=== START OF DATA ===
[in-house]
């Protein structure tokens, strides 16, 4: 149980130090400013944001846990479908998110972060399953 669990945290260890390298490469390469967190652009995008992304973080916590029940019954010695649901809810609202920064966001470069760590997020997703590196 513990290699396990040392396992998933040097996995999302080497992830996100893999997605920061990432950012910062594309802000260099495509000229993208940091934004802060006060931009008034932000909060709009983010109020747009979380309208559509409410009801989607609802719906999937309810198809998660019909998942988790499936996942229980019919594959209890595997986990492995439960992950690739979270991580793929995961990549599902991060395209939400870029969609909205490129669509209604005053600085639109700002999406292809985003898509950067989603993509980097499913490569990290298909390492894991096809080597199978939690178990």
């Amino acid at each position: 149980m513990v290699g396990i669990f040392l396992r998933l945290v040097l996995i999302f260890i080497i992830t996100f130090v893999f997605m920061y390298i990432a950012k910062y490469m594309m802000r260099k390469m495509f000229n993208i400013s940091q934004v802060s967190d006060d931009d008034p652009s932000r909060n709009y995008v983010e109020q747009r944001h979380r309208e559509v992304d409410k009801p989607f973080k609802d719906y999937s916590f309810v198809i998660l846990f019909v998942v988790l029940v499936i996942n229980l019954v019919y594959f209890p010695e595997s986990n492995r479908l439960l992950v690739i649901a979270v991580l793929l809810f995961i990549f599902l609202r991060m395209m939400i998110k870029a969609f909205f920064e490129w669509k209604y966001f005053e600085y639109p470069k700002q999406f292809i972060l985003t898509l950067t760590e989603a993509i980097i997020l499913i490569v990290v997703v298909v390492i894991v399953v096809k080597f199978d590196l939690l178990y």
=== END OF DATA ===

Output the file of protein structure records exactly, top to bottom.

[in-house]
């Protein structure tokens, strides 16, 4: 149980130090400013944001846990479908998110972060399953 669990945290260890390298490469390469967190652009995008992304973080916590029940019954010695649901809810609202920064966001470069760590997020997703590196 513990290699396990040392396992998933040097996995999302080497992830996100893999997605920061990432950012910062594309802000260099495509000229993208940091934004802060006060931009008034932000909060709009983010109020747009979380309208559509409410009801989607609802719906999937309810198809998660019909998942988790499936996942229980019919594959209890595997986990492995439960992950690739979270991580793929995961990549599902991060395209939400870029969609909205490129669509209604005053600085639109700002999406292809985003898509950067989603993509980097499913490569990290298909390492894991096809080597199978939690178990």
């Amino acid at each position: 149980m513990v290699g396990i669990f040392l396992r998933l945290v040097l996995i999302f260890i080497i992830t996100f130090v893999f997605m920061y390298i990432a950012k910062y490469m594309m802000r260099k390469m495509f000229n993208i400013s940091q934004v802060s967190d006060d931009d008034p652009s932000r909060n709009y995008v983010e109020q747009r944001h979380r309208e559509v992304d409410k009801p989607f973080k609802d719906y999937s916590f309810v198809i998660l846990f019909v998942v988790l029940v499936i996942n229980l019954v019919y594959f209890p010695e595997s986990n492995r479908l439960l992950v690739i649901a979270v991580l793929l809810f995961i990549f599902l609202r991060m395209m939400i998110k870029a969609f909205f920064e490129w669509k209604y966001f005053e600085y639109p470069k700002q999406f292809i972060l985003t898509l950067t760590e989603a993509i980097i997020l499913i490569v990290v997703v298909v390492i894991v399953v096809k080597f199978d590196l939690l178990y």